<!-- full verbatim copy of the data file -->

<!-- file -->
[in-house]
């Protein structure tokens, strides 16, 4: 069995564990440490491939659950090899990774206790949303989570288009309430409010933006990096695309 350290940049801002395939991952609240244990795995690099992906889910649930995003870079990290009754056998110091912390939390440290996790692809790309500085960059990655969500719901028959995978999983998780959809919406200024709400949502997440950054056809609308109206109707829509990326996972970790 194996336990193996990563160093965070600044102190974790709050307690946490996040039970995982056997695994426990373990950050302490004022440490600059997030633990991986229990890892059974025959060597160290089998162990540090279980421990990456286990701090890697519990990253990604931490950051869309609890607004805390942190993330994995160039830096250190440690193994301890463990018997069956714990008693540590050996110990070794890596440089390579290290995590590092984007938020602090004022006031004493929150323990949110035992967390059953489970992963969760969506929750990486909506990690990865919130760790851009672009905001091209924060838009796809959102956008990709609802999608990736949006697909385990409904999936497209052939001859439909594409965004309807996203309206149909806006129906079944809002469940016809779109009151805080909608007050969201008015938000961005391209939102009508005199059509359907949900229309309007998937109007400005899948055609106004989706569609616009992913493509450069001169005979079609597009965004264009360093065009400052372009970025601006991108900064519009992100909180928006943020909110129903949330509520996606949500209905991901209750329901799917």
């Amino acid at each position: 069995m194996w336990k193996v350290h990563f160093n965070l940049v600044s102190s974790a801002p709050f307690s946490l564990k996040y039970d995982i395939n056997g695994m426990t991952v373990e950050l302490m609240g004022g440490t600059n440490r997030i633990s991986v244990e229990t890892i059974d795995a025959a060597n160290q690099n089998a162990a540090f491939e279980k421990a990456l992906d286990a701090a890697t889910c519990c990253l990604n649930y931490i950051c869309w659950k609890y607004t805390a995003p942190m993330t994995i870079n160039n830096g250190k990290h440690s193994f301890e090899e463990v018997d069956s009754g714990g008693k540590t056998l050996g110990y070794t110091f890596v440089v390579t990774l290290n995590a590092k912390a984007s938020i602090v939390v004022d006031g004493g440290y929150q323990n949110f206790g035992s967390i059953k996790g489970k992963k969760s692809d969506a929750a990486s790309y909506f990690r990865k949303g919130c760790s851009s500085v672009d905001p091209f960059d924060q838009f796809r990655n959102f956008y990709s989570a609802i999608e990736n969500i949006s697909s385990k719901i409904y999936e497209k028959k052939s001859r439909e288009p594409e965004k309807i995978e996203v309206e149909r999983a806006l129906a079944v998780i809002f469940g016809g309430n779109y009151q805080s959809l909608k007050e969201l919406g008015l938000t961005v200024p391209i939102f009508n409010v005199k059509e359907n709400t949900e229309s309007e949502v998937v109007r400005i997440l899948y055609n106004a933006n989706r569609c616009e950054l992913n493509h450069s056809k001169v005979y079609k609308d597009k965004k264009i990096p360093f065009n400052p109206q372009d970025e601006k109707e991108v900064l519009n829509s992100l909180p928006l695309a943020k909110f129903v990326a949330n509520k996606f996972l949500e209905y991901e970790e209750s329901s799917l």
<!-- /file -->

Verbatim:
[in-house]
């Protein structure tokens, strides 16, 4: 069995564990440490491939659950090899990774206790949303989570288009309430409010933006990096695309 350290940049801002395939991952609240244990795995690099992906889910649930995003870079990290009754056998110091912390939390440290996790692809790309500085960059990655969500719901028959995978999983998780959809919406200024709400949502997440950054056809609308109206109707829509990326996972970790 194996336990193996990563160093965070600044102190974790709050307690946490996040039970995982056997695994426990373990950050302490004022440490600059997030633990991986229990890892059974025959060597160290089998162990540090279980421990990456286990701090890697519990990253990604931490950051869309609890607004805390942190993330994995160039830096250190440690193994301890463990018997069956714990008693540590050996110990070794890596440089390579290290995590590092984007938020602090004022006031004493929150323990949110035992967390059953489970992963969760969506929750990486909506990690990865919130760790851009672009905001091209924060838009796809959102956008990709609802999608990736949006697909385990409904999936497209052939001859439909594409965004309807996203309206149909806006129906079944809002469940016809779109009151805080909608007050969201008015938000961005391209939102009508005199059509359907949900229309309007998937109007400005899948055609106004989706569609616009992913493509450069001169005979079609597009965004264009360093065009400052372009970025601006991108900064519009992100909180928006943020909110129903949330509520996606949500209905991901209750329901799917």
């Amino acid at each position: 069995m194996w336990k193996v350290h990563f160093n965070l940049v600044s102190s974790a801002p709050f307690s946490l564990k996040y039970d995982i395939n056997g695994m426990t991952v373990e950050l302490m609240g004022g440490t600059n440490r997030i633990s991986v244990e229990t890892i059974d795995a025959a060597n160290q690099n089998a162990a540090f491939e279980k421990a990456l992906d286990a701090a890697t889910c519990c990253l990604n649930y931490i950051c869309w659950k609890y607004t805390a995003p942190m993330t994995i870079n160039n830096g250190k990290h440690s193994f301890e090899e463990v018997d069956s009754g714990g008693k540590t056998l050996g110990y070794t110091f890596v440089v390579t990774l290290n995590a590092k912390a984007s938020i602090v939390v004022d006031g004493g440290y929150q323990n949110f206790g035992s967390i059953k996790g489970k992963k969760s692809d969506a929750a990486s790309y909506f990690r990865k949303g919130c760790s851009s500085v672009d905001p091209f960059d924060q838009f796809r990655n959102f956008y990709s989570a609802i999608e990736n969500i949006s697909s385990k719901i409904y999936e497209k028959k052939s001859r439909e288009p594409e965004k309807i995978e996203v309206e149909r999983a806006l129906a079944v998780i809002f469940g016809g309430n779109y009151q805080s959809l909608k007050e969201l919406g008015l938000t961005v200024p391209i939102f009508n409010v005199k059509e359907n709400t949900e229309s309007e949502v998937v109007r400005i997440l899948y055609n106004a933006n989706r569609c616009e950054l992913n493509h450069s056809k001169v005979y079609k609308d597009k965004k264009i990096p360093f065009n400052p109206q372009d970025e601006k109707e991108v900064l519009n829509s992100l909180p928006l695309a943020k909110f129903v990326a949330n509520k996606f996972l949500e209905y991901e970790e209750s329901s799917l």